Beijing has rebutted growing international criticism over its crackdowns in Xinjiang and Hong Kong at the United Nations in the past week, turning the fragmenting global institution into a battleground for the intensifying rivalry between China and the United States.
A group of 39 countries, mostly Western democracies, made a joint statement last Tuesday to the UN General Assembly’s human rights committee, condemning China over its alleged internment of more than a million ethnic Uygurs and other Muslim minorities in Xinjiang, in its far west.
The statement read out by Christoph Heusgen, the German ambassador to the UN, also expressed “deep concerns” over Beijing’s imposition of the draconian National Security Law in Hong Kong, which did “not conform to China’s international legal obligations”.
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China’s UN ambassador Zhang Jun then accused the US, Germany and Britain on Tuesday of abusing the UN platform and showing a “hypocritical” attitude in politicising human rights issues.
He claimed that a total of nearly 70 countries had given their support to China’s stance by Tuesday. Cuba made a statement on behalf of 45 countries “supporting China’s counterterrorism and deradicalisation measures in Xinjiang”, while Pakistan, another ally of Beijing, presented a joint statement signed by 54 countries defending China’s position on Hong Kong.
It is not the first time Beijing has mounted a showdown at the UN with Washington and its allies over China’s controversial human rights record.
But the stakes appear particularly high for China this year, with its credibility and ambitions for global leadership on the line amid unprecedented distrust and an anti-China backlash over its initial mishandling of the coronavirus pandemic.
Pundits believed the rival statements underlined not only the intensifying wrangling between China and the US over duelling narratives on human rights, but also a deepening ideological and geopolitical divide between China and the West.
Criticism of China’s repressive domestic policies has surged among Western countries, and an excruciating diplomatic fight at the UN threatens to become a regular ritual for Beijing, according to observers.
Pang Zhongying, a specialist on international affairs at the Ocean University of China, said China faced an unprecedented crisis in its relations with the world, citing a survey by the Pew Research Centre last week that showed predominantly negative perceptions of China in the 14 advanced economies polled.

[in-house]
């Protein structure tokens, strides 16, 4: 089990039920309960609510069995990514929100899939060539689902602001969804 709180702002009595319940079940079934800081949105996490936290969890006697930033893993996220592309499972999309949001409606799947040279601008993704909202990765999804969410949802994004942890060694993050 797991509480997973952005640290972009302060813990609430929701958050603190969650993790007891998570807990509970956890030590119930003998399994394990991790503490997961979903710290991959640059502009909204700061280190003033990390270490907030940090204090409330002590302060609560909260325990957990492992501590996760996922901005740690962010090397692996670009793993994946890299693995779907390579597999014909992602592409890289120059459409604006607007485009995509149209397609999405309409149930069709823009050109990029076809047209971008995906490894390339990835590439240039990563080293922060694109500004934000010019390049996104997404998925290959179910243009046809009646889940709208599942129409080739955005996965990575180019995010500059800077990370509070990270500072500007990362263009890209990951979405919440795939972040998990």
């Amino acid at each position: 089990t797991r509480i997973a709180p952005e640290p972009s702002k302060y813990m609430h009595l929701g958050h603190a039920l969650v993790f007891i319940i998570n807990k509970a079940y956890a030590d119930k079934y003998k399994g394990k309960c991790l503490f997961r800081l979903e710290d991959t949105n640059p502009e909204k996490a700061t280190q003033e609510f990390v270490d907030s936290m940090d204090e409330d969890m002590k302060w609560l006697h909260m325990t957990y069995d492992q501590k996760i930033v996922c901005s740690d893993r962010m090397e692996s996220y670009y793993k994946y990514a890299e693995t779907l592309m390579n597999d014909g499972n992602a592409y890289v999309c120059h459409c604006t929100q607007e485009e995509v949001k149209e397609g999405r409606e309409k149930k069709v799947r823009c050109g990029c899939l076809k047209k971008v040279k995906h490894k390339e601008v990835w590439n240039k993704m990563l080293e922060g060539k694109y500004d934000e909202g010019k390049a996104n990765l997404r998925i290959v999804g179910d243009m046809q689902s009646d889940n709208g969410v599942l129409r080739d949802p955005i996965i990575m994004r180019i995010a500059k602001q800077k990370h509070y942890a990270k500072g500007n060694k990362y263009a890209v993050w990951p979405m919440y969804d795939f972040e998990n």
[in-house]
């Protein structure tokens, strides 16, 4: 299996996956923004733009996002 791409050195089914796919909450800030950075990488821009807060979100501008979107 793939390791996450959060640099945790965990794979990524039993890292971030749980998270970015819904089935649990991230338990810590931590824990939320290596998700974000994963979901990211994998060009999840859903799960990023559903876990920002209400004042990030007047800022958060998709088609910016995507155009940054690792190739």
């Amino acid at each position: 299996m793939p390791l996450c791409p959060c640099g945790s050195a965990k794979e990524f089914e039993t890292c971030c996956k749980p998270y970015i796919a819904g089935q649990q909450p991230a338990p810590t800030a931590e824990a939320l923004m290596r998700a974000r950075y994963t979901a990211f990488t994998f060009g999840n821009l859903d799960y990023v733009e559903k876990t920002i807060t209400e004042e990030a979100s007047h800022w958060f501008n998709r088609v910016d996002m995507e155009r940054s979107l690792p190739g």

“The fact that a growing number of Western countries have joined the US in openly criticising China over human rights problems underlines China’s fractured relations with the world,” he said.
With the US pushing like-minded countries to counter China’s authoritarian system, the world is at risk of splitting into two camps along an emerging fault-line over values, according to academics.
George Magnus, a research associate at Oxford University’s China Centre, said there was no doubt that a fragmenting of the global system into two rival camps, led by the US and China, was taking place.
“Companies are being drawn into this struggle against their better judgment, and many nations find themselves conflicted as they look to China and the US [on] a varying mix of economic and security issues,” he said. “I expect this fault-line to define the coming decade, with both major protagonists seeking to win the ‘war’ over values, standards and beliefs.”
As China aspires to reshape the global system in the long run and see the UN become a body “with Chinese characteristics”, Magnus said Beijing should expect to see more resistance from the US, especially if former vice-president Joe Biden were to win the US presidential election next month.
“Unfortunately, the UN, World Health Organization, World Trade Organization and other bodies have fallen victim to both China’s rising presence and President Donald Trump’s abandonment of them,” he said. “But this is a struggle that’s going to continue.”
Gennady Rudkevich, an assistant professor of political science at Georgia College in the US, also said that a stronger China risked paralysing some international institutions.
“International institutions do to a large extent reflect the interests and values of its largest members,” he said. “I absolutely expect those institutions to take on more ‘Chinese characteristics’, like a greater emphasis on domestic sovereignty and less emphasis on human rights.”
Beijing has yet to reveal which countries endorsed its positions on Xinjiang and Hong Kong. According to Pakistani newspaper Dawn, Russia, Syria, North Korea and Venezuela signed both statements, and a further 17 Muslim countries also signed the Hong Kong statement, including Saudi Arabia, Iran, Iraq, Egypt and United Arab Emirates.